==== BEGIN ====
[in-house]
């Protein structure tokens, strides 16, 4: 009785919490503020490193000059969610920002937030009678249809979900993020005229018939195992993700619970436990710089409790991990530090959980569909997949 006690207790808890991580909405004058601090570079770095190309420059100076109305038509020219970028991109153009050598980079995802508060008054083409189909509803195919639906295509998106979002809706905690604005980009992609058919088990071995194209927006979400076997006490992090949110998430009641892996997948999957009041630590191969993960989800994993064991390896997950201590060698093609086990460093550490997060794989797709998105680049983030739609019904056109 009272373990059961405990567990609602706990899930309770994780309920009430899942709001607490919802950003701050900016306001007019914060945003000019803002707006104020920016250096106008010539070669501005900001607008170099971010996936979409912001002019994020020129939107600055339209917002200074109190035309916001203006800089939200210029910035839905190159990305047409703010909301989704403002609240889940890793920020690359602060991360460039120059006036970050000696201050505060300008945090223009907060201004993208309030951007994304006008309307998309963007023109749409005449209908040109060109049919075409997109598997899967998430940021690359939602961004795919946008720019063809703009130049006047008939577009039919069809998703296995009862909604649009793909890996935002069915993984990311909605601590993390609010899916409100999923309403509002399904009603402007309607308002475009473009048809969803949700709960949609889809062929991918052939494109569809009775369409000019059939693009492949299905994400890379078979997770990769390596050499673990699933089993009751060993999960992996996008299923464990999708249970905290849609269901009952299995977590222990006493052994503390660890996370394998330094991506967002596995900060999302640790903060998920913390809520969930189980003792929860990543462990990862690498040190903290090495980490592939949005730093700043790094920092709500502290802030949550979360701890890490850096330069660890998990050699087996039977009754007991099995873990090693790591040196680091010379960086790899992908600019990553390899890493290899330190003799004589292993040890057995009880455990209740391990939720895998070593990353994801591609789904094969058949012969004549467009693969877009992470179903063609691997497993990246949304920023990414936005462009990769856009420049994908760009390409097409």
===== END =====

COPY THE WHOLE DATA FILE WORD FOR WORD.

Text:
[in-house]
């Protein structure tokens, strides 16, 4: 009785919490503020490193000059969610920002937030009678249809979900993020005229018939195992993700619970436990710089409790991990530090959980569909997949 006690207790808890991580909405004058601090570079770095190309420059100076109305038509020219970028991109153009050598980079995802508060008054083409189909509803195919639906295509998106979002809706905690604005980009992609058919088990071995194209927006979400076997006490992090949110998430009641892996997948999957009041630590191969993960989800994993064991390896997950201590060698093609086990460093550490997060794989797709998105680049983030739609019904056109 009272373990059961405990567990609602706990899930309770994780309920009430899942709001607490919802950003701050900016306001007019914060945003000019803002707006104020920016250096106008010539070669501005900001607008170099971010996936979409912001002019994020020129939107600055339209917002200074109190035309916001203006800089939200210029910035839905190159990305047409703010909301989704403002609240889940890793920020690359602060991360460039120059006036970050000696201050505060300008945090223009907060201004993208309030951007994304006008309307998309963007023109749409005449209908040109060109049919075409997109598997899967998430940021690359939602961004795919946008720019063809703009130049006047008939577009039919069809998703296995009862909604649009793909890996935002069915993984990311909605601590993390609010899916409100999923309403509002399904009603402007309607308002475009473009048809969803949700709960949609889809062929991918052939494109569809009775369409000019059939693009492949299905994400890379078979997770990769390596050499673990699933089993009751060993999960992996996008299923464990999708249970905290849609269901009952299995977590222990006493052994503390660890996370394998330094991506967002596995900060999302640790903060998920913390809520969930189980003792929860990543462990990862690498040190903290090495980490592939949005730093700043790094920092709500502290802030949550979360701890890490850096330069660890998990050699087996039977009754007991099995873990090693790591040196680091010379960086790899992908600019990553390899890493290899330190003799004589292993040890057995009880455990209740391990939720895998070593990353994801591609789904094969058949012969004549467009693969877009992470179903063609691997497993990246949304920023990414936005462009990769856009420049994908760009390409097409």